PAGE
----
Two Words You Should Stop Using At Work

Uncategorized |


‘No Problem’.  Two seemingly innocuous words that people use all the time, especially at work.  Often we use it instead of saying other common phrases such as, ‘of course’, or as a way of saying, ‘you’re welcome’ when something thanks us for doing something.  It is pretty harmless, right?

Wrong.  For some reason, these two words really have a tendency to rub people up the wrong way.

Many workplaces have an unofficial blacklist of irritating phrases and ‘no problem’, is often on it right alongside ‘no worries’.

It’s fair to say that most people who use these common expressions do so to be polite, personable and professional but unfortunately if you are one of these people you need to be aware that you could be giving off the total opposite impression to the very people who matter most.

Consider the Meaning

Now this can all seem a little harsh, especially if it is not something you’ve considered to be remotely annoying.  As a young professional it may seem slightly churlish for someone to point out that this particular phrase can be super-irritating especially if you use it yourself as an alternative for saying, ‘sure’.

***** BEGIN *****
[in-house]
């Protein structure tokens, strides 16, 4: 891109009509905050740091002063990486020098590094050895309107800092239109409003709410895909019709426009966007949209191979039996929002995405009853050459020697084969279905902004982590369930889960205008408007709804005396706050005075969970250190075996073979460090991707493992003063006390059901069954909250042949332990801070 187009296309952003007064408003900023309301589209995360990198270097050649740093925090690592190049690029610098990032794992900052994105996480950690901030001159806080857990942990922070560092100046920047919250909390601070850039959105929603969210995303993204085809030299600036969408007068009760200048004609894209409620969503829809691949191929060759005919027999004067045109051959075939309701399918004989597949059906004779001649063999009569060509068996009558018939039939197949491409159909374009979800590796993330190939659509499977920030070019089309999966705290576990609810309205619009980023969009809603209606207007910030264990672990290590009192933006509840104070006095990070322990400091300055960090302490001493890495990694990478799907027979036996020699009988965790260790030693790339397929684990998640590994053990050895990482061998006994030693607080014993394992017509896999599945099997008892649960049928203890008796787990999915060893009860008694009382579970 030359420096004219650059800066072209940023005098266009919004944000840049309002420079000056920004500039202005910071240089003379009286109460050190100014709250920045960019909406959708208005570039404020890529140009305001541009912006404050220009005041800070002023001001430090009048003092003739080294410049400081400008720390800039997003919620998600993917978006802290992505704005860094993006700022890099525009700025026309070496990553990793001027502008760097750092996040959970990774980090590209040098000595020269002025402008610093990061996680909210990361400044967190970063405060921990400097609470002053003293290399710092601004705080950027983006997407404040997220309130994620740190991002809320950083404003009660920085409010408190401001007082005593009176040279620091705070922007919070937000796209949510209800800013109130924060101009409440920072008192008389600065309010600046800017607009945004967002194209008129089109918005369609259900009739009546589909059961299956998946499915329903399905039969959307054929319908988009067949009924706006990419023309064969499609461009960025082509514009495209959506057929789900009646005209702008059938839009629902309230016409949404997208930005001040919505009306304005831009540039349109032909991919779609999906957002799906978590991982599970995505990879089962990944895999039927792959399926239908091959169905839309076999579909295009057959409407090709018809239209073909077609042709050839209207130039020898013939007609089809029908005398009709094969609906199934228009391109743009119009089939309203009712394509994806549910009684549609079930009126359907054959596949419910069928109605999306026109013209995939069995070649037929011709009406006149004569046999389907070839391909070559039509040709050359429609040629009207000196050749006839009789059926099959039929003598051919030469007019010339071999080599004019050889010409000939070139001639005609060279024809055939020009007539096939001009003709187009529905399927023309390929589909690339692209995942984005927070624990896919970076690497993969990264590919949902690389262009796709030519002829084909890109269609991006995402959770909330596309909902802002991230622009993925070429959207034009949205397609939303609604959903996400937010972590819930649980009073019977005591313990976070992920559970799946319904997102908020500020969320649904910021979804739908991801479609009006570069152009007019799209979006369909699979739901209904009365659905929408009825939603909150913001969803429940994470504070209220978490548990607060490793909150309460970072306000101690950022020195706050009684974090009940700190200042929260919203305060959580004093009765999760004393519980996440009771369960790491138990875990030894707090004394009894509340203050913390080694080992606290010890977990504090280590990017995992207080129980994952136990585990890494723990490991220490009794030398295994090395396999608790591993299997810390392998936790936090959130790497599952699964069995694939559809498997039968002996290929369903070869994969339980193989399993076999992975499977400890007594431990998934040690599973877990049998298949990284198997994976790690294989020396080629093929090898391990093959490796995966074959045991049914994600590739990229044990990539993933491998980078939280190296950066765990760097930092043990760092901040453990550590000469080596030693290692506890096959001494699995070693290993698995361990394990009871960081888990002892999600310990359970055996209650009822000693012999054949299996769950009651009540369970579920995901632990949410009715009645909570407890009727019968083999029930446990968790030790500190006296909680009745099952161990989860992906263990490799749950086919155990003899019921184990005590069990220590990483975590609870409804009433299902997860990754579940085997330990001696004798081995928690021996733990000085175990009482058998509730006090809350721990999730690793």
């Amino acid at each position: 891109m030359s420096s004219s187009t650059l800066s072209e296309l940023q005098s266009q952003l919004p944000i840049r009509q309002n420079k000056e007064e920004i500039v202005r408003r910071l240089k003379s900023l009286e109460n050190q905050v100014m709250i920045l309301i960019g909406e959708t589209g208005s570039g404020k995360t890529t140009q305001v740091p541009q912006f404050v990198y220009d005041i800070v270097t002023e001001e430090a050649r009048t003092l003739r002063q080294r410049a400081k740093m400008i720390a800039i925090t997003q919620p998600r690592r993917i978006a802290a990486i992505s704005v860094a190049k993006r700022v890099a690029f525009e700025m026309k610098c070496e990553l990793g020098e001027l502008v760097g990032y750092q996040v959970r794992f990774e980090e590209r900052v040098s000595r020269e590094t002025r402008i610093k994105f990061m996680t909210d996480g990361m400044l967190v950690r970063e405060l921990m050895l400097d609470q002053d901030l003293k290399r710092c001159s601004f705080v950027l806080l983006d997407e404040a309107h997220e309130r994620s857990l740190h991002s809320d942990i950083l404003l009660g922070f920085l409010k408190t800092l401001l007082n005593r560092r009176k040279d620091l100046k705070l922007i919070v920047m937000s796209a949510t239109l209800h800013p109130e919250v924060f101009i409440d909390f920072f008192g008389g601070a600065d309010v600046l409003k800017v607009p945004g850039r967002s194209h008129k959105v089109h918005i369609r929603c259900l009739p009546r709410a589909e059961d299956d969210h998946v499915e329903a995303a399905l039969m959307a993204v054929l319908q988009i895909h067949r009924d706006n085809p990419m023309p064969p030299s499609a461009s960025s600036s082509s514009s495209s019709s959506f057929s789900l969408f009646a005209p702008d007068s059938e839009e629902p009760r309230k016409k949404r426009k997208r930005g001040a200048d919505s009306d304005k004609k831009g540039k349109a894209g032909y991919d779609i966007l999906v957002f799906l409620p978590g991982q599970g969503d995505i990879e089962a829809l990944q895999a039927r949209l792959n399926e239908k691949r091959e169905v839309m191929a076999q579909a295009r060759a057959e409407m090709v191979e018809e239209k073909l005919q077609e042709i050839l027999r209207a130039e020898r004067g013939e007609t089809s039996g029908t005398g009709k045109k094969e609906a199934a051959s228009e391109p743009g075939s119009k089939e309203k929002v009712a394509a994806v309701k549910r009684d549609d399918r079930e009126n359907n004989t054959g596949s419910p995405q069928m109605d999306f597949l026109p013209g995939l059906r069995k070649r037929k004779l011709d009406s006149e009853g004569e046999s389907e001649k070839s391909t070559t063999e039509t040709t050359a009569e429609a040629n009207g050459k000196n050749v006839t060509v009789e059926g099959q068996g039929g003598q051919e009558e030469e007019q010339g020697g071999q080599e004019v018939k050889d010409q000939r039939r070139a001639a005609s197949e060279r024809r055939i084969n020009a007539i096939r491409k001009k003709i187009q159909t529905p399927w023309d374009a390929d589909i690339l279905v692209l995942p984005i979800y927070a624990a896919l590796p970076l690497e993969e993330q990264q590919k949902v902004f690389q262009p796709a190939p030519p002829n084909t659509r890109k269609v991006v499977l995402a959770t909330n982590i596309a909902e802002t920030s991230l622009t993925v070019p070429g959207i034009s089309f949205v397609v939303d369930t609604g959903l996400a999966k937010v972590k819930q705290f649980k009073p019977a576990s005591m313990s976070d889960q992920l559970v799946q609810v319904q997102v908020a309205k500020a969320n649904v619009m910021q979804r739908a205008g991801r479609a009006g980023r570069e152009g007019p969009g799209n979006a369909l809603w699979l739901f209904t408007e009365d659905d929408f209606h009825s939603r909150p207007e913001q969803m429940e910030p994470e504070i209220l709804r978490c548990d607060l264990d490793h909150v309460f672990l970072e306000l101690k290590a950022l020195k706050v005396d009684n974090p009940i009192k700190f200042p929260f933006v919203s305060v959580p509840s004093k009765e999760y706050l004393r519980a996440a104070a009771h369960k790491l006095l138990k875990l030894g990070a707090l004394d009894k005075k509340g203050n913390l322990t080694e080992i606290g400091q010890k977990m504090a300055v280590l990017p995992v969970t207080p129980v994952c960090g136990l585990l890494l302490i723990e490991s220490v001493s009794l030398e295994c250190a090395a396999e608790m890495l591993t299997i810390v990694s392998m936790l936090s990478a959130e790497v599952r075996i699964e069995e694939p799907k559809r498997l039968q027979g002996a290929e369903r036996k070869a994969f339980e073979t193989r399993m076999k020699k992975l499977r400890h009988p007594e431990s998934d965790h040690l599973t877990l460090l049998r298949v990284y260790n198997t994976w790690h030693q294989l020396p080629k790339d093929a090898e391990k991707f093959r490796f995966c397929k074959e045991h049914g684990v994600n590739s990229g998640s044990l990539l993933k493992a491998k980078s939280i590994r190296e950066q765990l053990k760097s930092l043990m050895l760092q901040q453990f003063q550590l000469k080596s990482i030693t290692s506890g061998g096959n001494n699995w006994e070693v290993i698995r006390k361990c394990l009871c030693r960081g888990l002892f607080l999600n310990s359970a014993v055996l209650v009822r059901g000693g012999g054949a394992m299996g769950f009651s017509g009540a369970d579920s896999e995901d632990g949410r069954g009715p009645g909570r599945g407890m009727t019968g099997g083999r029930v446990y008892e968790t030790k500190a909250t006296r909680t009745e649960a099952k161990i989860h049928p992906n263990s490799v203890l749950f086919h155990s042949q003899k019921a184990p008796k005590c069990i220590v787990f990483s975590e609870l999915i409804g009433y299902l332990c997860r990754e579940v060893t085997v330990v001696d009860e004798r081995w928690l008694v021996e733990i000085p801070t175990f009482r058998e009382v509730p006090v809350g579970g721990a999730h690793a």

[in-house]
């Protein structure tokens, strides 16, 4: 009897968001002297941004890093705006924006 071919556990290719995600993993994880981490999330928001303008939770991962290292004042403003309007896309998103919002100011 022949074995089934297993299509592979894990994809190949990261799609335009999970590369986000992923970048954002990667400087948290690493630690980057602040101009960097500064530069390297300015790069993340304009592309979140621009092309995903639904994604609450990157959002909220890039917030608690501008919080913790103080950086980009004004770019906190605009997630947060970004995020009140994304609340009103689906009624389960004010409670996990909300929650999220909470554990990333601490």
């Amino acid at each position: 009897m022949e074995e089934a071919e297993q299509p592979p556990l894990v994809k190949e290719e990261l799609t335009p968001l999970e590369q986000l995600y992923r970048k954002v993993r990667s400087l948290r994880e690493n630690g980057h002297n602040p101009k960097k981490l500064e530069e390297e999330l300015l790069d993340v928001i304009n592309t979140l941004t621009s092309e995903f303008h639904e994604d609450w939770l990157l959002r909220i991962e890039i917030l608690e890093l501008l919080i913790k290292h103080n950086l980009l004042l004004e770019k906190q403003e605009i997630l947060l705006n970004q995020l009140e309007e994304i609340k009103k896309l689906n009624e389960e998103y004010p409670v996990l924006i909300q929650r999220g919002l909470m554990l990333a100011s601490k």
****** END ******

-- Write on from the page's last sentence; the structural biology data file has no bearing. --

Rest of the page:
It’s only when you start to look at it from the point of view of someone like a manager who has people directly reporting to them that the penny drops.  If you ask someone to do something and they say, ‘no problem’, it can be something that starts to annoy.

Firstly, it can be seen as a slightly dismissive; an off-the-cuff response which undermines their supervisory position and secondly, there is an unspoken implication that one day if they are asked to do something that there could be a problem.

In a business context when said to a professional superior it implies that you are doing them a favor when in fact, you are doing your job and it is your responsibility to do the tasks you have been assigned.

There are plenty of other ways to convey that something is not going to be a problem without ever using those two words.  It could have a generational component to it but I have heard a number of people say that they simply cannot stand it when people use this particular phrase.

If this is making you doubt whether or not you should use the phrase maybe its time you moved on to more universally acceptable ones like ‘any time’, or, ‘my pleasure’ or even ‘yes, absolutely’. For many people, the phrase “no problem” really is no problem, but is it worth taking the risk?